THE most sophisticated drugs baron of all time.
That is just one of many descriptions of self-styled “hippy criminal” Howard Marks.
Wearsiders will be able to get a first-hand account of the Welsh hellraiser’s life when he visits Sunderland this week.
The Independent, in Holmeside, is hosting an audience with Marks on Friday.
The intriguing gig was set up when fan Rhys Ward, from Thornhill, persuaded the former Britain’s most wanted man into bringing his outlandish stage show to the North East.
The 22-year-old, a centre support officer at Byron Place, in Seaham, was blown away two years ago by Oxford graduate Marks’ autobiography Mr Nice.
The book, since turned into a film staring Rhys Ifans, details Marks’ colourful past, which saw him busted in a worldwide operation by the Drug Enforcement Agency, and sentenced to 25 years at the brutal Terre Haute Penitentiary, the site of America’s only federal death row.
“You either know who he is or you don’t,” said Rhys.
“The book is what started it for me. He has that really clever naughty boy kind of thing about him.”
During the 1980s, Marks had contacts within the Mafia and IRA, 43 aliases, 89 phone lines and 25 companies trading throughout the world.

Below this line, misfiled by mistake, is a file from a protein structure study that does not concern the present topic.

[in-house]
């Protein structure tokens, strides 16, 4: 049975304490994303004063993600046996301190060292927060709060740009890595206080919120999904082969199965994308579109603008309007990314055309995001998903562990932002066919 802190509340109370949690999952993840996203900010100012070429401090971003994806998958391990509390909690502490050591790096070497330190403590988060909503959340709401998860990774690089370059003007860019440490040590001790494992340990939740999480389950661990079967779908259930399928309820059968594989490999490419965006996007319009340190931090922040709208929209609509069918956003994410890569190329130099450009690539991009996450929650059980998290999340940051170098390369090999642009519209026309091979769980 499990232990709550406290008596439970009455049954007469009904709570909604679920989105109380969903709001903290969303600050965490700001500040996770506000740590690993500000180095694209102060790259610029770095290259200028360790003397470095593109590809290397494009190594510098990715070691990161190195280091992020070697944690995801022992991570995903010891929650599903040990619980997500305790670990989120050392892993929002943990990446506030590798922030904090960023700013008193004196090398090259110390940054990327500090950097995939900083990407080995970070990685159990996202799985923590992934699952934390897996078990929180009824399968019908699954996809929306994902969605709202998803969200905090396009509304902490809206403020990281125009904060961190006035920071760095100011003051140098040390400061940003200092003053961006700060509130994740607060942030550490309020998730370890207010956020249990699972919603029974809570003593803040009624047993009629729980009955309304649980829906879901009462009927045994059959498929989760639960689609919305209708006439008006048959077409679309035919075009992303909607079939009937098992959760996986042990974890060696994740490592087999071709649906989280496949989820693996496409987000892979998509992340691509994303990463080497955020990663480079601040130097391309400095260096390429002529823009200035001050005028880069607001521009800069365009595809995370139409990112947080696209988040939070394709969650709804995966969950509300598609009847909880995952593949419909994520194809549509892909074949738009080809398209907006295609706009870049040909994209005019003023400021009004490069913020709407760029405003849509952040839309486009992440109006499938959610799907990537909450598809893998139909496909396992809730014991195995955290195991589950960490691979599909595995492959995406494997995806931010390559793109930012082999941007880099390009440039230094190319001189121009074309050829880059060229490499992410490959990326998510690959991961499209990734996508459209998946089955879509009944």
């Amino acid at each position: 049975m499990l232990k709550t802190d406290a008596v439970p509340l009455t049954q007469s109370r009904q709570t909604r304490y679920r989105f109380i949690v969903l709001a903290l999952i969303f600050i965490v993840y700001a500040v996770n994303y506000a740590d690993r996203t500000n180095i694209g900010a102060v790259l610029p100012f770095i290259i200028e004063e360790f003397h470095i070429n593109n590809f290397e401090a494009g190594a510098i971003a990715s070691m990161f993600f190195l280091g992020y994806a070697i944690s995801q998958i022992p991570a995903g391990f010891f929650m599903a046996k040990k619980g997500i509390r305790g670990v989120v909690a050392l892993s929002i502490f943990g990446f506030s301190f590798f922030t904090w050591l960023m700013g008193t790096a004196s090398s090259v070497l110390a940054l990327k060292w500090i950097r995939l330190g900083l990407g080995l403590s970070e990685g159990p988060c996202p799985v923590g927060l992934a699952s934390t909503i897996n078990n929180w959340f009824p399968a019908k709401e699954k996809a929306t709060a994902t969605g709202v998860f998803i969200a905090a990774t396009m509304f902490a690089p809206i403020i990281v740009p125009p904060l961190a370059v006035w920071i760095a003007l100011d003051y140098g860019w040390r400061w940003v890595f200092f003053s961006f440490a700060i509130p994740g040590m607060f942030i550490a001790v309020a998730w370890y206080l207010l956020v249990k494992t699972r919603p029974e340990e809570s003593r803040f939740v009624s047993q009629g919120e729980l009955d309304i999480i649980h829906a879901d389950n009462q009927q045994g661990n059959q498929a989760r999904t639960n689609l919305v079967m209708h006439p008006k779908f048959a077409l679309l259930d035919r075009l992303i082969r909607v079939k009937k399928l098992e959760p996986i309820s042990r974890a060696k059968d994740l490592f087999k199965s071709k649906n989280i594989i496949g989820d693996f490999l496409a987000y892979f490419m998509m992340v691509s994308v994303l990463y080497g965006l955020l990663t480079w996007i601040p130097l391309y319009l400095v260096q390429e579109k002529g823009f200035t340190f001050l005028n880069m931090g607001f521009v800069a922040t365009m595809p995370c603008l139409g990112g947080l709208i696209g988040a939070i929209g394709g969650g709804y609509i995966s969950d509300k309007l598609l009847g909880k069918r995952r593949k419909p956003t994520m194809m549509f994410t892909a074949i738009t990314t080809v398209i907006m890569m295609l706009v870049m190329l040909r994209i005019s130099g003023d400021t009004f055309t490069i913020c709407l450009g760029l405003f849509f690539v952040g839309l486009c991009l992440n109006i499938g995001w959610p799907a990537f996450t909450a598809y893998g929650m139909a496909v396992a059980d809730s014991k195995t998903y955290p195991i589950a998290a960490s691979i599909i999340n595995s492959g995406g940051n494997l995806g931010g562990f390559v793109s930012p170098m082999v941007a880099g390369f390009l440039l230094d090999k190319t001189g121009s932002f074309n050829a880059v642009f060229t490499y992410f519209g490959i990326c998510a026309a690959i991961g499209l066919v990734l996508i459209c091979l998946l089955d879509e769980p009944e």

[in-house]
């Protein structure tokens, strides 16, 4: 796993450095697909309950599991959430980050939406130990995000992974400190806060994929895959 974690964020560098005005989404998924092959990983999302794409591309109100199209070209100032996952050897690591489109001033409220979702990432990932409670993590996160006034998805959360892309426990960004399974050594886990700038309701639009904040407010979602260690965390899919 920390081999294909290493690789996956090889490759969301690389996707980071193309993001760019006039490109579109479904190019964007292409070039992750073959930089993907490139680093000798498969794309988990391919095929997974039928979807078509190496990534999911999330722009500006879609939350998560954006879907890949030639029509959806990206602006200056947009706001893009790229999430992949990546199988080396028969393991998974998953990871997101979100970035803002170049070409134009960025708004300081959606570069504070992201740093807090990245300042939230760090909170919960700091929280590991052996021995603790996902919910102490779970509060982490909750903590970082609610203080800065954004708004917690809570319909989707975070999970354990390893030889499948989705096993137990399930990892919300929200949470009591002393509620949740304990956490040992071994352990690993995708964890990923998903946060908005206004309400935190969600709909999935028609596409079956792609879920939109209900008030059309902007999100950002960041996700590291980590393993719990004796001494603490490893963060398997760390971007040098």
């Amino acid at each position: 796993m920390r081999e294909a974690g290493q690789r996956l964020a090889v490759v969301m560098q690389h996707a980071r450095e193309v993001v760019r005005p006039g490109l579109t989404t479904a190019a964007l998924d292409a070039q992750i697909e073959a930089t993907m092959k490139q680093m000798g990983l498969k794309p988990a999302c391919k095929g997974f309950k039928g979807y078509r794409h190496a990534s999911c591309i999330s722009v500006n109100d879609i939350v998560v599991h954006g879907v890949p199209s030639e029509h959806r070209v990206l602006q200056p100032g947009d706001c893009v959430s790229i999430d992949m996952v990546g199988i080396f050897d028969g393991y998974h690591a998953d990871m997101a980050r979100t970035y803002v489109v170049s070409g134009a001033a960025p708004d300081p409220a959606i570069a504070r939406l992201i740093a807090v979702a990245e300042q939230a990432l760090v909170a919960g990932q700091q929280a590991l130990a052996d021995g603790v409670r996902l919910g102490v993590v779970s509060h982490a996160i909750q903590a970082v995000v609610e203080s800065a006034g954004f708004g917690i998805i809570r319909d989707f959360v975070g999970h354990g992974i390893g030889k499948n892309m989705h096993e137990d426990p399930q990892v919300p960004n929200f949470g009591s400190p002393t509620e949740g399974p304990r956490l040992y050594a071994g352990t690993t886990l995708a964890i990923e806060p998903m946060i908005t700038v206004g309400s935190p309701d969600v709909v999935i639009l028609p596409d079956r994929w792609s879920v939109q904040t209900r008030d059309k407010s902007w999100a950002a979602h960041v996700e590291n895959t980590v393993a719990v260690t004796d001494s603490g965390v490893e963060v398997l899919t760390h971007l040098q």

He spent seven years in prison until his parole release in 1995, and has become a cult figure doing stand-up shows across the country – regaling tales from the underworld and preaching a controversial stance on drug use.
“I thought it’d be class if he played in Sunderland,” said Rhys.
“And it was just a spur of the moment thing that I called his agent.”
He and friend Mark Davison, 26, from Thornhill, agreed to split the cost and got down to business.
Since then, Rhys has been thrown into the deep end promoting the event, which has an expected turn-out of more than 200 people.
Friend Adam Lennox designed the posters while Ben Walls, who owns Independent, helped sell tickets online.
“He’s been a real gem,” said Rhys.
“I’ve had lots of help from mates and I’m glad it’s all being pulled off. We just went out and did it.”
Marks’ show has had rave reviews, and the tour sees him playing shows in Belfast, Liverpool and Manchester and several festivals.
“I’m quite nervous,” said Rhys.
“I’ve never done anything like this before and it’s quite a niche market. It’s hard to explain.”
“The book was brilliant and this is something that’s never happened before in Sunderland.”